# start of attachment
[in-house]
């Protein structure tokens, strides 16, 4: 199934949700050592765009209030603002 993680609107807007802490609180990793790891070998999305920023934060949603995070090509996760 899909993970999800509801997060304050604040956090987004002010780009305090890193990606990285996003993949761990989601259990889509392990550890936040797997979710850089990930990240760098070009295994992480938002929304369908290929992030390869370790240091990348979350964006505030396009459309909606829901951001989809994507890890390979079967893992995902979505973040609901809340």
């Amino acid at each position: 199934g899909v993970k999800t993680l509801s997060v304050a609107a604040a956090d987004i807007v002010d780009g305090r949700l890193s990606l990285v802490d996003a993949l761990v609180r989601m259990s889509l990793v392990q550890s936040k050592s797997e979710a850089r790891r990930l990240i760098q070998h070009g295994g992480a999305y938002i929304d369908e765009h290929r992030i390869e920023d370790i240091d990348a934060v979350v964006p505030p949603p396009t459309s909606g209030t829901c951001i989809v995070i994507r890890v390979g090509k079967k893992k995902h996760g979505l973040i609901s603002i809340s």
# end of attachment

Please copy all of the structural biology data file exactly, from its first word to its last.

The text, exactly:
[in-house]
């Protein structure tokens, strides 16, 4: 199934949700050592765009209030603002 993680609107807007802490609180990793790891070998999305920023934060949603995070090509996760 899909993970999800509801997060304050604040956090987004002010780009305090890193990606990285996003993949761990989601259990889509392990550890936040797997979710850089990930990240760098070009295994992480938002929304369908290929992030390869370790240091990348979350964006505030396009459309909606829901951001989809994507890890390979079967893992995902979505973040609901809340």
């Amino acid at each position: 199934g899909v993970k999800t993680l509801s997060v304050a609107a604040a956090d987004i807007v002010d780009g305090r949700l890193s990606l990285v802490d996003a993949l761990v609180r989601m259990s889509l990793v392990q550890s936040k050592s797997e979710a850089r790891r990930l990240i760098q070998h070009g295994g992480a999305y938002i929304d369908e765009h290929r992030i390869e920023d370790i240091d990348a934060v979350v964006p505030p949603p396009t459309s909606g209030t829901c951001i989809v995070i994507r890890v390979g090509k079967k893992k995902h996760g979505l973040i609901s603002i809340s």